Osteonecrosis of the jaw associated with everolimus: A case report

  • Authors:
    • Daigo Yamamoto
    • Yu Tsubota
    • Toshiki Utsunomiya
    • Noriko Sueoka
    • Aiko Ueda
    • Kayoko Endo
    • Katsuhiro Yoshikawa
    • Masanori Kon
  • View Affiliations

  • Published online on: December 5, 2016     https://doi.org/10.3892/mco.2016.1100
  • Pages: 255-257
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Abstract

Everolimus, a mammalian target of rapamycin inhibitor, has recently been approved for the treatment of metastatic estrogen receptor‑positive breast cancer, at a daily dose of 10 mg in combination with exemestane. Osteonecrosis of the jaw (ONJ) is a rare but severe condition, characterized by exposed necrotic bone, and is associated with various drugs that are often used to treat advanced malignancies. We herein report the case of a patient with breast cancer who developed ONJ during treatment with everolimus, which improved after discontinuation of the drug. To the best of our knowledge, this is the first reported case of everolimus‑associated ONJ in a patient receiving everolimus for metastatic breast cancer. In 2014, an 80‑year‑old woman was started on treatment with everolimus and exemestane for stage IIB estrogen receptor‑positive breast cancer. Within 2 months, the left side of her face became edematous, with localized heat and tenderness of the left mandibular region and a 3‑mm round area of exposed bone. There was purulent discharge and the surrounding gingiva was edematous and erythematous. The left mandible exhibited a low signal intensity area on T1‑weighted magnetic resonance imaging. Treatment was discontinued and ONJ showed improvement after 2 months. Therefore, when prescribing everolimus for metastatic breast cancer, oncologists should be aware of the possibility of ONJ as a complication.

Introduction

Breast cancer (BC) is the most common cancer affecting women worldwide and is the second leading cause of cancer-related mortality in women (13). Approximately 30% of all patients with BC develop metastasis, with a mean survival time from the diagnosis of recurrence of 18–30 months (14). Therefore, treatment provided to patients with metastatic BC (MBC) aims to prolong survival, while relieving symptoms and maintaining a good quality of life.

Aberrations of the phosphoinositide 3-kinase/protein kinase B/mammalian target of rapamycin (PI3K/AKT/mTOR) pathway are common in BC, and increased PI3K/AKT/mTOR signaling is associated with resistance to hormone therapy and human epidermal growth factor receptor 2 (HER2)-targeted therapy (5). Based on results of the Breast Cancer Trials of Oral Everolimus-2 (BOLERO-2) study (5), the mTOR inhibitor everolimus (combined with exemestane) has been approved for the treatment of advanced hormone receptor-positive/HER2-negative BC that has shown progression with prior non-steroidal aromatase inhibitor therapy. Osteonecrosis of the jaw (ONJ) is a serious condition characterized by exposure of necrotic bone. Although ONJ is rare, it is associated with various drugs that are often used to treat patients with advanced malignancies (6,7). ONJ associated with antiresorptive agents is most often found in patients who are on bisphosphonate therapy. However, ONJ caused by molecular-targeted (anti-angiogenic) agents, such as sunitinib (a multikinase inhibitor) and bevacizumab [a monoclonal antibody targeting vascular endothelial growth factor (VEGF)], has recently been reported in patients who have never received bisphosphonates (810). We herein report the first case of ONJ in a patient receiving treatment with everolimus for MBC.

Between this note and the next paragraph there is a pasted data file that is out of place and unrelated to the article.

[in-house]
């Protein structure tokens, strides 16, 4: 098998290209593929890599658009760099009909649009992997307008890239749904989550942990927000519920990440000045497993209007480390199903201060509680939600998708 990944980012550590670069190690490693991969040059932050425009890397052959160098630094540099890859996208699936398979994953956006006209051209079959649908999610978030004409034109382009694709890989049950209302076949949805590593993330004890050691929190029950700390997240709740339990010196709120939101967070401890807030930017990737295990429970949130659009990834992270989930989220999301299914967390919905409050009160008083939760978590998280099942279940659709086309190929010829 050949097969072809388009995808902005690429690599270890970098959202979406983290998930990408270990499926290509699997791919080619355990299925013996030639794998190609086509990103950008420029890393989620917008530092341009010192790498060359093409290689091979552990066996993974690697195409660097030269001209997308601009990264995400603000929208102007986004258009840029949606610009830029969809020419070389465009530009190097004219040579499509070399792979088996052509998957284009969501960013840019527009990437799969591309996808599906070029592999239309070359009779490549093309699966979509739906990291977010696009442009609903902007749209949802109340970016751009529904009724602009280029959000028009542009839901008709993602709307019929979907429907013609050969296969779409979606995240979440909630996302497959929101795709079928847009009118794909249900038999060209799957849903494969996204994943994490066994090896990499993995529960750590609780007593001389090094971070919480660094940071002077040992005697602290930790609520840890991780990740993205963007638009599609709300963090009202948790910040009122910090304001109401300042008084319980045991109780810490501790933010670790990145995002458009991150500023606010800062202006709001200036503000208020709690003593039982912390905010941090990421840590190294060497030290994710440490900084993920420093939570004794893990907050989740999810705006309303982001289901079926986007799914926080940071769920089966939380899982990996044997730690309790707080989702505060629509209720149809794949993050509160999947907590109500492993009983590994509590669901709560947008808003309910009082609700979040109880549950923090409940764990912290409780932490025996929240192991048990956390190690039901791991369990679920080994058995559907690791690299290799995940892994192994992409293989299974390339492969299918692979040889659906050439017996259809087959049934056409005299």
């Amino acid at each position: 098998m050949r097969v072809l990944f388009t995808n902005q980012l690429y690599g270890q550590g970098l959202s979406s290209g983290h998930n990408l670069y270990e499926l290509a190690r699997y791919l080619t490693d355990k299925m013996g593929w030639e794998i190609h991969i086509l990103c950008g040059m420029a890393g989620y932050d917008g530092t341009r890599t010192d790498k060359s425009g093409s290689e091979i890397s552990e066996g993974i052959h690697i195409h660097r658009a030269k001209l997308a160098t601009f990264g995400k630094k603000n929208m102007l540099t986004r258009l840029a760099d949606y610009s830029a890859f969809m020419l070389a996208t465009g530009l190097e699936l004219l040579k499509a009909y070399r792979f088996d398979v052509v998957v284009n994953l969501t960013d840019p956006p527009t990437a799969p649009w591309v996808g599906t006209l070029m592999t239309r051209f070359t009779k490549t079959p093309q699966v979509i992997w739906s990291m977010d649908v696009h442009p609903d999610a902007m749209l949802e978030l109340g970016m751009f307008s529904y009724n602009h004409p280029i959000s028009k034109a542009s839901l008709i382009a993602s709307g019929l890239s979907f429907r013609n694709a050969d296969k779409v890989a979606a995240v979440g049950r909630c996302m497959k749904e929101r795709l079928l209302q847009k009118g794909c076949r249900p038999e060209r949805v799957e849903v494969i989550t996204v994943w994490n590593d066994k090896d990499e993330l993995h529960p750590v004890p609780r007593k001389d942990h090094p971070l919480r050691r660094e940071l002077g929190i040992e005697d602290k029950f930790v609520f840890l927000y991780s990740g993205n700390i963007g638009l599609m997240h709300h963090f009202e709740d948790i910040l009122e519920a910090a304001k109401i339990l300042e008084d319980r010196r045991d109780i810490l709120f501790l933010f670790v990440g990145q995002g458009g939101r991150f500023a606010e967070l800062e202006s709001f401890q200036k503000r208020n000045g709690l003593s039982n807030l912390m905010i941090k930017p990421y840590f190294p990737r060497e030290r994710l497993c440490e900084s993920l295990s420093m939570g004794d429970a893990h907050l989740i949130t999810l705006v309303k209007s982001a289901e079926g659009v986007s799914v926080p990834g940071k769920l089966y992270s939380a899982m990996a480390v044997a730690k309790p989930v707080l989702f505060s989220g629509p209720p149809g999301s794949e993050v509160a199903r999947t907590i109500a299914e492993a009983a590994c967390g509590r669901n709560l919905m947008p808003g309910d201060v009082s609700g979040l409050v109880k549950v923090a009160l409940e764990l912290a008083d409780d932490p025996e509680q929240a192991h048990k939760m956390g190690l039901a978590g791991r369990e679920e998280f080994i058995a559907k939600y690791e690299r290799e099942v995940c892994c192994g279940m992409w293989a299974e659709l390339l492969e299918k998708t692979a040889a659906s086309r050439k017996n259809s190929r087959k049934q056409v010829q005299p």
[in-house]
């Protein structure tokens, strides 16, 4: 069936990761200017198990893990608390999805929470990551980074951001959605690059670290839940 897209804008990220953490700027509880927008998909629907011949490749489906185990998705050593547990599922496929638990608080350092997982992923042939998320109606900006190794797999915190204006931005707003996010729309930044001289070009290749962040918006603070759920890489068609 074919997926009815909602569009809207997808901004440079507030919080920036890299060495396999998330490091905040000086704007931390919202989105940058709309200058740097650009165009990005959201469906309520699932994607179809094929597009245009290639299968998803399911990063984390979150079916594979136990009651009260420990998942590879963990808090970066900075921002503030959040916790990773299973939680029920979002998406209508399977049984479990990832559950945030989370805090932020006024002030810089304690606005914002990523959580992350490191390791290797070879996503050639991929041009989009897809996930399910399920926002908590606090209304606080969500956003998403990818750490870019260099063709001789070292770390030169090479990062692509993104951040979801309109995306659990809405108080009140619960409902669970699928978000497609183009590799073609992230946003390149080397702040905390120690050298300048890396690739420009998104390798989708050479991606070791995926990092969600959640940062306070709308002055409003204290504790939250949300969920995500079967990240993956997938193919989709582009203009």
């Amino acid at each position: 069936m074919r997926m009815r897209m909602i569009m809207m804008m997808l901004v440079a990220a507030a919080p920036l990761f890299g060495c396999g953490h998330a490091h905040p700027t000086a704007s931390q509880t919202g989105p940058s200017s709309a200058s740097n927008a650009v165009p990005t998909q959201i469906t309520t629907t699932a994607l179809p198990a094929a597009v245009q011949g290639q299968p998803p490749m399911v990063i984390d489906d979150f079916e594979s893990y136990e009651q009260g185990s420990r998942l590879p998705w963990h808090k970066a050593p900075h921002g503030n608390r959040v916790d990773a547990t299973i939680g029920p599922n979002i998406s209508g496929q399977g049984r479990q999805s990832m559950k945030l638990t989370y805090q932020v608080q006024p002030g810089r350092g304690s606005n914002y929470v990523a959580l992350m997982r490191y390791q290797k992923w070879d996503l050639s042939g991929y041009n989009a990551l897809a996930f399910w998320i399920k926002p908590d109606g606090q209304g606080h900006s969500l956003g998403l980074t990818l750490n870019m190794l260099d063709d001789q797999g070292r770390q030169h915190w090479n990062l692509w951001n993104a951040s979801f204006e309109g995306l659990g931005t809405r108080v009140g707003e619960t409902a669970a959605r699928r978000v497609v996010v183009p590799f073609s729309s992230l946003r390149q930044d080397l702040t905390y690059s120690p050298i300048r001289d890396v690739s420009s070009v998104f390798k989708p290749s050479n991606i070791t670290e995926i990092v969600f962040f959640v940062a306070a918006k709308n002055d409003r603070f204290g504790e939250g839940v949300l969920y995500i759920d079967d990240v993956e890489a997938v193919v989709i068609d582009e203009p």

Case presentation

In 2001, a 67-year-old woman underwent mastectomy and axillary lymph node dissection for stage IIB estrogen receptor-positive cancer of the right breast. In March, 2011, the patient developed metastases to the lymph nodes and chest wall. She consecutively received capecitabine and two lines of hormone therapy, including tamoxifen and fulvestrant. In December, 2014, administration of everolimus (10 mg/day) plus exemestane (25 mg/day) was initiated. After 2 months, the left side of her face became edematous, with localized heat and tenderness in the left mandibular region, as well as a round 3-mm area of exposed bone. There was also purulent discharge, and the surrounding gingiva was edematous and erythematous. On T1-weighted magnetic resonance imaging, a low signal intensity area was identified in the left mandible. The patient had no relevant past dental history, such as tooth extraction. To rule out metastasis, an incisional biopsy specimen was obtained by an otolaryngologist. The pathological examination revealed chronic non-specific inflammatory cells with no evidence of metastasis; thus, ONJ was diagnosed. Treatment with everolimus and exemestane was discontinued and cephalosporin was administered for 2 weeks. The acute inflammation gradually resolved and the exposed bone showed improvement after 2 months.